Hawke's Bay Special Needs Taekwondo director Ben Evans described Johann Landkroon as a "walking library".
"If I lost my mind and forgot my theory one day Johann would be the one to help me," Evans said.
He was reflecting on Landkroon's successful verbal theory segment on his way to gaining first degree black belt status during a day-long examination this month.
Various patterns had challenging words but Landkroon, who has Down syndrome, remembered every word in the correct sequence.
The day began with a floor performance involving several physical requirements which was followed by a fitness test before the verbal theory segment.
Among the physical assignments was breaking a 20mm piece of wood with a kick.
Landkroon, 23, also had to demonstrate several self defence moves in a circle situation where he was surrounded but with his eyes shut until approached.
He had to defeat his attackers in different situations.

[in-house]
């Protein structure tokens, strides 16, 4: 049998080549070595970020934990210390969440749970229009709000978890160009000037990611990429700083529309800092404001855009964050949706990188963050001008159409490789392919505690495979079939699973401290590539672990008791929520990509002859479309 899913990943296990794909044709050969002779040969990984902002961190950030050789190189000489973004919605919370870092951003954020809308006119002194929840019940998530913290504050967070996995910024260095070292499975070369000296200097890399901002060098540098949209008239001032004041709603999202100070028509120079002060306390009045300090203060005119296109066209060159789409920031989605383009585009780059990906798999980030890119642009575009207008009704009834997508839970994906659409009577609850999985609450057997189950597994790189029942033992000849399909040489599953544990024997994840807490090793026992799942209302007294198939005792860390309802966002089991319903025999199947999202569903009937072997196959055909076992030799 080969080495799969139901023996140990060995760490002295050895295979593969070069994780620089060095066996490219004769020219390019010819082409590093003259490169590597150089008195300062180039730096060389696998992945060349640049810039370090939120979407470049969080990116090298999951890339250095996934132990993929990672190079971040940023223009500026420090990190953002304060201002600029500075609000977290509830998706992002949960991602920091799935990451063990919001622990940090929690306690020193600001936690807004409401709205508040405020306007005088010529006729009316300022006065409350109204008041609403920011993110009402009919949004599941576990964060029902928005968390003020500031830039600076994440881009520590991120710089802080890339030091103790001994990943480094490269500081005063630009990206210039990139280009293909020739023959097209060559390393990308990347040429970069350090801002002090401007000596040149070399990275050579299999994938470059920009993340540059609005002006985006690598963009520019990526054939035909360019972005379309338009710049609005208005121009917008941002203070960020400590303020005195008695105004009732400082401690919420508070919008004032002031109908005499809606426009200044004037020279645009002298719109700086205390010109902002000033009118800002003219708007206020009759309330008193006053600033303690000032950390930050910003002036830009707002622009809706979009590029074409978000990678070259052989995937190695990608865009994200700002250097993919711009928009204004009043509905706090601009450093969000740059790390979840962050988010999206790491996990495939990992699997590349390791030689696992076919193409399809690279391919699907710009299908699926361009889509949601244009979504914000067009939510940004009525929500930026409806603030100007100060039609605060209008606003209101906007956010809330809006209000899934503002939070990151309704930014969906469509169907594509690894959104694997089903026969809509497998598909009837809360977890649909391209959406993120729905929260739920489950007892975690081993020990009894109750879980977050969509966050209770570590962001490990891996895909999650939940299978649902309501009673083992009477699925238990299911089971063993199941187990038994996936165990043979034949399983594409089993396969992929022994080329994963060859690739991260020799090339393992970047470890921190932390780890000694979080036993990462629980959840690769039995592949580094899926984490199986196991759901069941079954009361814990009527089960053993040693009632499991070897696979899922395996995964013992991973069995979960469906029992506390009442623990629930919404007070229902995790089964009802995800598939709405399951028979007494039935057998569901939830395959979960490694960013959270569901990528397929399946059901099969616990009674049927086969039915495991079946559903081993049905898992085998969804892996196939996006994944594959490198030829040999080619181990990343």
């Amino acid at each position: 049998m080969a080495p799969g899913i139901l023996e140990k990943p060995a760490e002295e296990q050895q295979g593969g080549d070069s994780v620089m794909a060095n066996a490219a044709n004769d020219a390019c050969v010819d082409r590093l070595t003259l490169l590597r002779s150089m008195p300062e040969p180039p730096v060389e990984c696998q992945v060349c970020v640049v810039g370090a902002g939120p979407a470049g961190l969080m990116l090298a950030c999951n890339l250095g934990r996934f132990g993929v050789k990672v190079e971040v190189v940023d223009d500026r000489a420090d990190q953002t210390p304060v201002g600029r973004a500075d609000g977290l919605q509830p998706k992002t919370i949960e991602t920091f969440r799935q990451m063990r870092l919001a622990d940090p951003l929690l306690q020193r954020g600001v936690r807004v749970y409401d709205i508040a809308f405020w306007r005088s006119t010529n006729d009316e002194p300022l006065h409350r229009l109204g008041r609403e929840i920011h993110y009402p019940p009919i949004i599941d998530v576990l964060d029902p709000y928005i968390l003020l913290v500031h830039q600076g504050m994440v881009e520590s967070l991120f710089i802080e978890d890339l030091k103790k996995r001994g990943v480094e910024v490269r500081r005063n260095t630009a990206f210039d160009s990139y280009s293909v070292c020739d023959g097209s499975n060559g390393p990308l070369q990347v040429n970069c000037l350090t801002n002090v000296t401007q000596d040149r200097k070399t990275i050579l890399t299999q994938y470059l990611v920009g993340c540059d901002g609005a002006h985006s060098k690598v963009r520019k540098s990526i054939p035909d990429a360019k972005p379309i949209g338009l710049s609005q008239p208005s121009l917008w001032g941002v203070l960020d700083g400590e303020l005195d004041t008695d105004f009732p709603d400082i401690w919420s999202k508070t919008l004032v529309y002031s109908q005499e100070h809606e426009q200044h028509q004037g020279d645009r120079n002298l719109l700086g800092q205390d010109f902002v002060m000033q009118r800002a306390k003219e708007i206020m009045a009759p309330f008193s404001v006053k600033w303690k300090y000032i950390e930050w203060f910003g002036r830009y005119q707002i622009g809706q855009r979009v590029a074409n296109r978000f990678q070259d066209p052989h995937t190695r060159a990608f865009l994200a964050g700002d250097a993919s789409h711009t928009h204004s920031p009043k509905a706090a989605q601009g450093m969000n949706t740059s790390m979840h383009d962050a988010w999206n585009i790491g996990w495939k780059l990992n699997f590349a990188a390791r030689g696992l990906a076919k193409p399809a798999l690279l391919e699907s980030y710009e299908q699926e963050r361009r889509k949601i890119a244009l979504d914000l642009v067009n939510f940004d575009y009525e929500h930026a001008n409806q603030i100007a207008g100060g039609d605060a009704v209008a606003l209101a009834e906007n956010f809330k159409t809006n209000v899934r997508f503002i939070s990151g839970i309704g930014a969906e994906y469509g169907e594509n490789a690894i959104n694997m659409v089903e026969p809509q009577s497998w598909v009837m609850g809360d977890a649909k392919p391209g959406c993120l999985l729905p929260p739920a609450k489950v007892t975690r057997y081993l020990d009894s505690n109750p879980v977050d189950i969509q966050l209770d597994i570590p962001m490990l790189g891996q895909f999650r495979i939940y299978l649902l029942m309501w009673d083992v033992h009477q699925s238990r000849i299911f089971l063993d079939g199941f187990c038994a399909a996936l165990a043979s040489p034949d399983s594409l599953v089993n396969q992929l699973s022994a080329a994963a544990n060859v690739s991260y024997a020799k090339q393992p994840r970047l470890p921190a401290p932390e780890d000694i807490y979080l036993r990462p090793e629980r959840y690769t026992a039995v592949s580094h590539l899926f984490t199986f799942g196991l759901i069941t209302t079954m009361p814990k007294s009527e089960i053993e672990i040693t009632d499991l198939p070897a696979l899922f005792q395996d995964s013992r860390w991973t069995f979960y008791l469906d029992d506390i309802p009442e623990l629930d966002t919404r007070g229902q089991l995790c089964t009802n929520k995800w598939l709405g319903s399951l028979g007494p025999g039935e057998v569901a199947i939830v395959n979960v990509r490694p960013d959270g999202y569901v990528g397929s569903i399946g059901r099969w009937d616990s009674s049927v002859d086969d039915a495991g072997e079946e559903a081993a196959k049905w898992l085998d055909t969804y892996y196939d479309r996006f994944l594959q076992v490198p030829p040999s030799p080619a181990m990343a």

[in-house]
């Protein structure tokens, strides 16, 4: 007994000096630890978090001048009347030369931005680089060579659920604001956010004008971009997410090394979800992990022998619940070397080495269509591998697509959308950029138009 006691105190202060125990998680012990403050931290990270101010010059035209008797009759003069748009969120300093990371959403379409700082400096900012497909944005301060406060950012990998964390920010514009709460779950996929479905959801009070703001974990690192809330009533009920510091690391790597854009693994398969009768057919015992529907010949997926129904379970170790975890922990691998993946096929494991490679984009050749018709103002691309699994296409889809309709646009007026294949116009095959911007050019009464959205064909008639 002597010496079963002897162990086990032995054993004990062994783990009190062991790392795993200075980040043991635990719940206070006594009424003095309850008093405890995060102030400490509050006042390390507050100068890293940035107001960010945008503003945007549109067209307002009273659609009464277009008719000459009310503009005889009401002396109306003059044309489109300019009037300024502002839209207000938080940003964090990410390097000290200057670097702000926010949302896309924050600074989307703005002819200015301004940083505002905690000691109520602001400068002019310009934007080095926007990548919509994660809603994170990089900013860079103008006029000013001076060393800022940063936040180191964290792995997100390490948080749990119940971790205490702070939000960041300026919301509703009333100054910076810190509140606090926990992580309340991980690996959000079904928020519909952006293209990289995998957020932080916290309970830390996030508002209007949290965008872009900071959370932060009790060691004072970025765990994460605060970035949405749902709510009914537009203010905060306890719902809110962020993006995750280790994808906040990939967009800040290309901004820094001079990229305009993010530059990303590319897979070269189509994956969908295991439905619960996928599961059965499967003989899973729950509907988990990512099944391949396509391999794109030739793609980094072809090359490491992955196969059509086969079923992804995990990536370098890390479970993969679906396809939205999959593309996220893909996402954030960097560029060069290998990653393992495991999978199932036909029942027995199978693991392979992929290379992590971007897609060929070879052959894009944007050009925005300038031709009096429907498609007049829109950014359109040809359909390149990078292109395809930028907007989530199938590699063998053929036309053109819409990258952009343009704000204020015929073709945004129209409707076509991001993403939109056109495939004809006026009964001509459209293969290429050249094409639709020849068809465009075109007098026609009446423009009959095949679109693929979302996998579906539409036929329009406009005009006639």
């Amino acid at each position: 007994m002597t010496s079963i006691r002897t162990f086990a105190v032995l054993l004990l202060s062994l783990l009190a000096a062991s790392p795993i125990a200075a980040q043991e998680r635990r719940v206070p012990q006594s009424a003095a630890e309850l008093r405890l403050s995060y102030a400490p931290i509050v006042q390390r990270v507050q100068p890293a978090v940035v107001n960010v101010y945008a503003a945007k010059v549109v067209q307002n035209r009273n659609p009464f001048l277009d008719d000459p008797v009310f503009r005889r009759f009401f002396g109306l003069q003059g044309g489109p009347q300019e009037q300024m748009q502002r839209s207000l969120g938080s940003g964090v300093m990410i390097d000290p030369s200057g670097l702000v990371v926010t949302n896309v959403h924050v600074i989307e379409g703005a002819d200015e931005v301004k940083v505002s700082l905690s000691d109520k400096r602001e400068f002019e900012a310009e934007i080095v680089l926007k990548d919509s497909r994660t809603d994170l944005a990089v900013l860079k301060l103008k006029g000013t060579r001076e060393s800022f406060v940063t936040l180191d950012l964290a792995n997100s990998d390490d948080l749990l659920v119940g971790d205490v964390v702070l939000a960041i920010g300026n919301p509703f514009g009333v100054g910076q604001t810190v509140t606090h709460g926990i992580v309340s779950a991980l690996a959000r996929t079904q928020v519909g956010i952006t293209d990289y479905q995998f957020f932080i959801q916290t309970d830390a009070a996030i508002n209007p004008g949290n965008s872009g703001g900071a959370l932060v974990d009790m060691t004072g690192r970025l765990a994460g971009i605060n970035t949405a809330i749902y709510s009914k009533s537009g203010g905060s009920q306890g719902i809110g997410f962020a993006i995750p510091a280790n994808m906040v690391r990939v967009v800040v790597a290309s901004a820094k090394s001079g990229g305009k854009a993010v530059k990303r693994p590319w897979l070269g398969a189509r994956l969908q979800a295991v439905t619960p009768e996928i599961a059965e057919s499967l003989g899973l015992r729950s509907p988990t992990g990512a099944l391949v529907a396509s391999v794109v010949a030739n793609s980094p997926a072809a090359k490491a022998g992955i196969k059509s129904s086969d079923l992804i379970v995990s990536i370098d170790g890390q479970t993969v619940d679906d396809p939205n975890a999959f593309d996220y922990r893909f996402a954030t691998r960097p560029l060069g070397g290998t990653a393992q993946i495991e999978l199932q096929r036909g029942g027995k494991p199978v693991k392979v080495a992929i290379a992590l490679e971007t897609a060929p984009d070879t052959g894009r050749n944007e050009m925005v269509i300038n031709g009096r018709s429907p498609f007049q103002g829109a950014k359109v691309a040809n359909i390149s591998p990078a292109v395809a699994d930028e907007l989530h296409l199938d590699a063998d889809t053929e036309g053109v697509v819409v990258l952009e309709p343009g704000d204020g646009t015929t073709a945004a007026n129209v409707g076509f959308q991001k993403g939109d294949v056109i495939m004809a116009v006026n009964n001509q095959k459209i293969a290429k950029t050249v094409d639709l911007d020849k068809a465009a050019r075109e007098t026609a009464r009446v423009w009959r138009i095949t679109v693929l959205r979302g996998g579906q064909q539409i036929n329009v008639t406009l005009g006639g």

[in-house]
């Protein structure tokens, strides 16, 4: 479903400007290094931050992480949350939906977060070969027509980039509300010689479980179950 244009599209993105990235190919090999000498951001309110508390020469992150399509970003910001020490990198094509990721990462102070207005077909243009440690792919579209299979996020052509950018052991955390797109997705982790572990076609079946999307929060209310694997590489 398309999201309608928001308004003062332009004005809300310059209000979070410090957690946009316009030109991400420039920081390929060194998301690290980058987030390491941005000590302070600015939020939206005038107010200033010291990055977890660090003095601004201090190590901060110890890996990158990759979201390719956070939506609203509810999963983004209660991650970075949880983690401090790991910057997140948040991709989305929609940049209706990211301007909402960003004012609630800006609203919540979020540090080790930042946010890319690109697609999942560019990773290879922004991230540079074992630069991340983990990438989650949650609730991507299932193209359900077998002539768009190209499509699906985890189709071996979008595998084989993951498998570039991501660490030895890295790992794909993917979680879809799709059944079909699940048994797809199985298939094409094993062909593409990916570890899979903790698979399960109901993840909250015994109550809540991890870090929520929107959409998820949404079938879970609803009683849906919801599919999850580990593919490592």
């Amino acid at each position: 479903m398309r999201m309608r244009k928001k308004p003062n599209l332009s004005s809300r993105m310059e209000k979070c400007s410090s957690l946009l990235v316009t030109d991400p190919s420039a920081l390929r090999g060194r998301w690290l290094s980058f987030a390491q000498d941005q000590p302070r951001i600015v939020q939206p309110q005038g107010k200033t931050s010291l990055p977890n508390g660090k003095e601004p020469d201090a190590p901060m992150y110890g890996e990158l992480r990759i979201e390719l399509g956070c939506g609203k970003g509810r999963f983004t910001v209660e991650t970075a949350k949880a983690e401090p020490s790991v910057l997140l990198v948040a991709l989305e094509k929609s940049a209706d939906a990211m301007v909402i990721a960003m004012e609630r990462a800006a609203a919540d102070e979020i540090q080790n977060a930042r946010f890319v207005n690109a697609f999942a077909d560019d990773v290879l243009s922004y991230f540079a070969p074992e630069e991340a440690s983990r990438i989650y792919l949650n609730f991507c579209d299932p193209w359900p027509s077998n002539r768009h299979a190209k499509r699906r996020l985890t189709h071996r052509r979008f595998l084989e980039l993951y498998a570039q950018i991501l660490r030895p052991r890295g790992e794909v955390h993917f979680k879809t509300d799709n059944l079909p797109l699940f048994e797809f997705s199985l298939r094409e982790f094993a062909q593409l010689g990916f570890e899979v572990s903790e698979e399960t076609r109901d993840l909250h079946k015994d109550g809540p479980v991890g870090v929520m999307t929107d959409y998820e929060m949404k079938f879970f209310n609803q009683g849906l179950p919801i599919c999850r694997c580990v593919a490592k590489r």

"Johann put his heart and soul into his training and deserved his every moment of success with regards to everything he performed to the best of his ability. The fitness test involved a great deal which again, for everyone grading, felt like the never-ending grading," Evans said.
Landkroon also had to submit an essay-style article about what taekwondo had done for him. He explained how it helped him to function more positively, in a non-aggressive manner and how it helped him gain more respect for his seniors.
Taekwondo also helped him to understand younger children better and the importance of working together as a team.
Evans said Landkroon was already talking about his determination to gain his second degree black belt.